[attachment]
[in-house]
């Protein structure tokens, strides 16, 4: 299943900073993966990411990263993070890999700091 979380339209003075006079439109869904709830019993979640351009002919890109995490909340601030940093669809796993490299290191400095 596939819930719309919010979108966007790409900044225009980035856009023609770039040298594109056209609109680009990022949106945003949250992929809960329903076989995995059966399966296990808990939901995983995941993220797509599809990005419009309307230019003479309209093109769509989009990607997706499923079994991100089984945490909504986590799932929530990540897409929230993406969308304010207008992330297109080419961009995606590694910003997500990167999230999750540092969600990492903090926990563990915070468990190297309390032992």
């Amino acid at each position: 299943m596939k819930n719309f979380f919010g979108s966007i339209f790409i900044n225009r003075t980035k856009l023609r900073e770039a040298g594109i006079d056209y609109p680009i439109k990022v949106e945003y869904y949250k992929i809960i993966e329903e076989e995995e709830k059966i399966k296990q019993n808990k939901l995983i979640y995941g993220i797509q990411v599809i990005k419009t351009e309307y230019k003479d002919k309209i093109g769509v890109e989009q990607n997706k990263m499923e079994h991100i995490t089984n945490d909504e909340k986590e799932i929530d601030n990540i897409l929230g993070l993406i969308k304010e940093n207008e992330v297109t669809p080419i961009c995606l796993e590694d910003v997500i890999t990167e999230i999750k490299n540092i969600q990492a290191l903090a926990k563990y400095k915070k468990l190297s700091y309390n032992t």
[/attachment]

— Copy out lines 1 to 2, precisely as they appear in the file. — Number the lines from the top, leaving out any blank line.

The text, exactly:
[in-house]
């Protein structure tokens, strides 16, 4: 299943900073993966990411990263993070890999700091 979380339209003075006079439109869904709830019993979640351009002919890109995490909340601030940093669809796993490299290191400095 596939819930719309919010979108966007790409900044225009980035856009023609770039040298594109056209609109680009990022949106945003949250992929809960329903076989995995059966399966296990808990939901995983995941993220797509599809990005419009309307230019003479309209093109769509989009990607997706499923079994991100089984945490909504986590799932929530990540897409929230993406969308304010207008992330297109080419961009995606590694910003997500990167999230999750540092969600990492903090926990563990915070468990190297309390032992």